In a study to be presented Thursday, Jan. 26, in the oral plenary session at 8 a.m. PST, at the Society for Maternal-Fetal Medicine's annual meeting, The Pregnancy Meeting™, researchers with the Columbia University Medical Center in New York found that, in preliminary data, fetal genomic (whole exome) sequencing (WES) as a diagnostic test for women with pregnancies complicated by major fetal congenital anomalies increased the detection rate of genetic findings by between 10 to 30 percent.
The study, titled Whole exome sequencing in the evaluation of fetal structural anomalies: A prospective study of sequential patients used selected patients that were felt to have a high likelihood of having a fetal genetic anomaly.
In recent years, prenatal detection of fetal congenital anomalies has become increasingly more frequent, due to the adoption of routine ultrasound imaging. Simultaneously, advanced genetic testing has evolved demonstrating that an increasing proportion of these anomalies have a genetic cause. Approximately 10 years ago, chromosomal microarray analysis (CMA) was added to standard karyotyping as a prenatal diagnostic test increasing the detection rate of clinically significant cytogenetic abnormalities by 6% in cases with a single anomaly (abnormality) and 13% when multiple anomalies were present. In other words, CMA looked at cell and chromosomal disorders. These prior studies, including a multi-center National Institutes Child Health and Human Development (NICHD)-funded trial presented at a prior Society of Maternal-Fetal Medicine annual meeting, has changed national guidelines so that CMA is now the recommended test for evaluating fetal anomalies.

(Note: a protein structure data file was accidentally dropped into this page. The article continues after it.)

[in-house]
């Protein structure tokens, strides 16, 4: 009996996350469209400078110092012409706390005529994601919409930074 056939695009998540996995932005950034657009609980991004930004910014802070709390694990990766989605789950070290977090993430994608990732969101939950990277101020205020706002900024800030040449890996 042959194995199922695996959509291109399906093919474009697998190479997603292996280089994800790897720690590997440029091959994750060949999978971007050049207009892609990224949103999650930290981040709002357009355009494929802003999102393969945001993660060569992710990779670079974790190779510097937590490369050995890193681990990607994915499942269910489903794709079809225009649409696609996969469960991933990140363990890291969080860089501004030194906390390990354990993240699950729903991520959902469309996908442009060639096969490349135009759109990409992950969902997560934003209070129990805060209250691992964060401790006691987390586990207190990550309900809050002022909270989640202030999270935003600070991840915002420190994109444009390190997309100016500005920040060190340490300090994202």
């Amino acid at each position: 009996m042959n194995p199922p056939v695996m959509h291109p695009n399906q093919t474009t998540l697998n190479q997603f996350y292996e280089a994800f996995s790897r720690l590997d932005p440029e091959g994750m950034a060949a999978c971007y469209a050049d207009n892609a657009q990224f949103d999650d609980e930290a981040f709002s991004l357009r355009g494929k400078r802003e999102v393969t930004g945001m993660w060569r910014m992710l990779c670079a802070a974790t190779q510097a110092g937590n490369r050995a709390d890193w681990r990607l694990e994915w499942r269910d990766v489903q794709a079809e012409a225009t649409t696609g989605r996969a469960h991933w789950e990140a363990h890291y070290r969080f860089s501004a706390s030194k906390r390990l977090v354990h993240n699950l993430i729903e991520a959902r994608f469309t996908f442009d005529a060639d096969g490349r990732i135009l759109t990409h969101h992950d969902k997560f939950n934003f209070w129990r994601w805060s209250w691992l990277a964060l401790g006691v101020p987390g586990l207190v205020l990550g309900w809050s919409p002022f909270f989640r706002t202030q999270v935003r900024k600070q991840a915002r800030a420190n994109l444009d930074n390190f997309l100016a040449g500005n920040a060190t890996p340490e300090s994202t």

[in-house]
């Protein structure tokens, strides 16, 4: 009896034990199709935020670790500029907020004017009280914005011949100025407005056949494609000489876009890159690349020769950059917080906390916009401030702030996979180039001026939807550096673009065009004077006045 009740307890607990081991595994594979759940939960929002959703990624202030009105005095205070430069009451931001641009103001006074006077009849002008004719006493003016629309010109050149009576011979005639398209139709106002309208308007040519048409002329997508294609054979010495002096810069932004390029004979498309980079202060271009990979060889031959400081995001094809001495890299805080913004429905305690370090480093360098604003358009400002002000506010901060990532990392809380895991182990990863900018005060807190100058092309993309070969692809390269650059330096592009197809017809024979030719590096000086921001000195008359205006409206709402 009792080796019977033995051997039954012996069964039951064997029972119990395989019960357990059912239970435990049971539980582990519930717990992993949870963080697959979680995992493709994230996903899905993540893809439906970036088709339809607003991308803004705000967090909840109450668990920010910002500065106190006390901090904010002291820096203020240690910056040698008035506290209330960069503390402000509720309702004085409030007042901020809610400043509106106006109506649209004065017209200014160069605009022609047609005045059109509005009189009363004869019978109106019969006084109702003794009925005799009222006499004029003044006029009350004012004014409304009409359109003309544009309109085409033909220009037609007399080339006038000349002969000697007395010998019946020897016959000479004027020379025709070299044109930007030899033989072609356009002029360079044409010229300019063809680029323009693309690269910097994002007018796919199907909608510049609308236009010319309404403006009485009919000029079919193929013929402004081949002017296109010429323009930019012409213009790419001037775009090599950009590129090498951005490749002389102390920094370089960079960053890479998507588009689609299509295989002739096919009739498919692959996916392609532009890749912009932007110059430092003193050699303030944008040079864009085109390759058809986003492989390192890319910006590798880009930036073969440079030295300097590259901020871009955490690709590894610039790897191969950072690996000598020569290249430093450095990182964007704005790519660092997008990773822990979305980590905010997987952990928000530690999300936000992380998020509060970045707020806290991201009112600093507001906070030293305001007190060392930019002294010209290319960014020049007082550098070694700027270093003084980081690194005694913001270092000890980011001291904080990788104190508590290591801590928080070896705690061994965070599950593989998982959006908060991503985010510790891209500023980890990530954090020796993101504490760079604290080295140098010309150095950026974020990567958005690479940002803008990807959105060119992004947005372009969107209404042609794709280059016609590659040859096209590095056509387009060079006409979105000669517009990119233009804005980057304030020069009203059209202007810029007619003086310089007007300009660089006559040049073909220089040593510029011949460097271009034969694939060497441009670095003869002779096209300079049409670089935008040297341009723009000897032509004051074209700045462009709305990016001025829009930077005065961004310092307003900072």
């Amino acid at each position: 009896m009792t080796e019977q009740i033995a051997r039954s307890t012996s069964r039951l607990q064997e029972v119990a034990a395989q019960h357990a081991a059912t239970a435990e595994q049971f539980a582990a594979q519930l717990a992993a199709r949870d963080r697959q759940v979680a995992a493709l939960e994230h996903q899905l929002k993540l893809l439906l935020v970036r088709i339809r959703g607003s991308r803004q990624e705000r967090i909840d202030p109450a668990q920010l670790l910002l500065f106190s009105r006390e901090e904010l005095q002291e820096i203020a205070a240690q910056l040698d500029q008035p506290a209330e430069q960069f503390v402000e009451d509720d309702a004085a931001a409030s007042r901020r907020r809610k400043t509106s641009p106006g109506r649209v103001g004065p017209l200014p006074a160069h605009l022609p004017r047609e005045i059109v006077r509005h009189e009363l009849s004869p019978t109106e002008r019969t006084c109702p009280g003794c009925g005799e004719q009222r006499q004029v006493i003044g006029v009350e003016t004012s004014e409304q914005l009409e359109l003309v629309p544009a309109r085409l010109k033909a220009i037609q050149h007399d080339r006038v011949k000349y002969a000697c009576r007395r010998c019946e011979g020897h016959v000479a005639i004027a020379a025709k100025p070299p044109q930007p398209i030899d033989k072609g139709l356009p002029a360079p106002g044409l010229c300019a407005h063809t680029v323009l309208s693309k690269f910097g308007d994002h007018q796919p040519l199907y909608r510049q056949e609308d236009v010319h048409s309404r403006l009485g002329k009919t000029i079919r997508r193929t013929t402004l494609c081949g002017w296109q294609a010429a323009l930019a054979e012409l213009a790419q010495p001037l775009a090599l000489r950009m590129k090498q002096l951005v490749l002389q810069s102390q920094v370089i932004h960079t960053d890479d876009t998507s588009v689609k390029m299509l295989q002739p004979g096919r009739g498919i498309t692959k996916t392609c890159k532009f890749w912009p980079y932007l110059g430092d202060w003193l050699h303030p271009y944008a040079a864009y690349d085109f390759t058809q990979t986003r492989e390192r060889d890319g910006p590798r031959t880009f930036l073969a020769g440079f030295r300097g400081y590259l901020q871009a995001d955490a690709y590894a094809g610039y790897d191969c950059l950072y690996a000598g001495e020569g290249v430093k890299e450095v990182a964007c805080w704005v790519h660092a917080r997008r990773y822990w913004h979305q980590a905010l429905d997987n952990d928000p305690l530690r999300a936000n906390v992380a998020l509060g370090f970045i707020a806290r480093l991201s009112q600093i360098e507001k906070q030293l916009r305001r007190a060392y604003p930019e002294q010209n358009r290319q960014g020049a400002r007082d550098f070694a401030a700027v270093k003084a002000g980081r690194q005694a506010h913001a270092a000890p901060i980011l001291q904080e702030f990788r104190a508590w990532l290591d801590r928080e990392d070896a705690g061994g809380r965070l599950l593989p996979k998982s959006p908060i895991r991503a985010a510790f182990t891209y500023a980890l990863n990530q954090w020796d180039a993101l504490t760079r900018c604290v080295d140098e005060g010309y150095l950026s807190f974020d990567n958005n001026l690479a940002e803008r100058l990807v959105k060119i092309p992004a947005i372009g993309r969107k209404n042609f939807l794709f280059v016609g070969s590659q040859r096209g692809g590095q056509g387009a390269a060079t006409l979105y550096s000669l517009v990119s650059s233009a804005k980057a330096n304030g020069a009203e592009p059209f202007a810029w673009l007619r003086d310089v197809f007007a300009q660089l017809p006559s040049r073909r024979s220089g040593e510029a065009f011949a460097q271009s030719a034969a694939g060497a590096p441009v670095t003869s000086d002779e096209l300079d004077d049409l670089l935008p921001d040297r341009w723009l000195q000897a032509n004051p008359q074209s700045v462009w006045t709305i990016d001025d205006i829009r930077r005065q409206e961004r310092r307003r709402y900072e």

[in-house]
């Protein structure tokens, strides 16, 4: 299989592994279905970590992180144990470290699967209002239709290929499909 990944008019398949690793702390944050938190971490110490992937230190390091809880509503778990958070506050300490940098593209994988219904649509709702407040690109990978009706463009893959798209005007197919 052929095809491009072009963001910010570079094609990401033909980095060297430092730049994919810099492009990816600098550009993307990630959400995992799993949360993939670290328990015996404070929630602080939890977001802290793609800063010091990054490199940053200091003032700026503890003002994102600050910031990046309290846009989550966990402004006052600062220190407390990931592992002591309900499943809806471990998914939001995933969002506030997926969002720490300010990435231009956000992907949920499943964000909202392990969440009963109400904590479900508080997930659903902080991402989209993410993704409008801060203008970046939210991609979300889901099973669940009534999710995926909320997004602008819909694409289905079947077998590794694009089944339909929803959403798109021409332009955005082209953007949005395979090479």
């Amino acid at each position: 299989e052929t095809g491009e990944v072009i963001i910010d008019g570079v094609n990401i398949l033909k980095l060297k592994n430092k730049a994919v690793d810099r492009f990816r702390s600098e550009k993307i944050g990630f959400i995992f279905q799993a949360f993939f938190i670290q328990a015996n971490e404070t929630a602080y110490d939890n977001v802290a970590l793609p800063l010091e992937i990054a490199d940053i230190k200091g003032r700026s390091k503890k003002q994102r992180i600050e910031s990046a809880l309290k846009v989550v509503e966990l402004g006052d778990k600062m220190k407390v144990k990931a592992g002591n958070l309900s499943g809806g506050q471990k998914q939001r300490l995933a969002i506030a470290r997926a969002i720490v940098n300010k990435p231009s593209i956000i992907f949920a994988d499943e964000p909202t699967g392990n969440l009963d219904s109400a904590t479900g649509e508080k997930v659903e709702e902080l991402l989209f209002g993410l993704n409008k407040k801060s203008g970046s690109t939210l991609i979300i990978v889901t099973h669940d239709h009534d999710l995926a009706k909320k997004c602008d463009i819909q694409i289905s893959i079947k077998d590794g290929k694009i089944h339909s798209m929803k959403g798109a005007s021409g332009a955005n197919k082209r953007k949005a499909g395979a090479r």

While CMA has been a significant improvement, an estimated 60-70% of cases with identified fetal abnormalities still remain without a genetic diagnosis. With this current study, fetal genomic (whole exome) sequencing was evaluated as a diagnostic test for women with pregnancies complicated by major fetal congenital anomalies.
"Our preliminary data and published literature indicate that sequencing will increase the detection rate of genetic findings and this information will significantly improve patient counseling and neonatal treatment," explained Ronald Wapner, M.D., professor of obstetrics and gynecology for the maternal fetal medicine department at Columbia University Medical Center, who is presenting the study. "New associations with genes with very specific fetal phenotypes are also beginning to be uncovered," he added.
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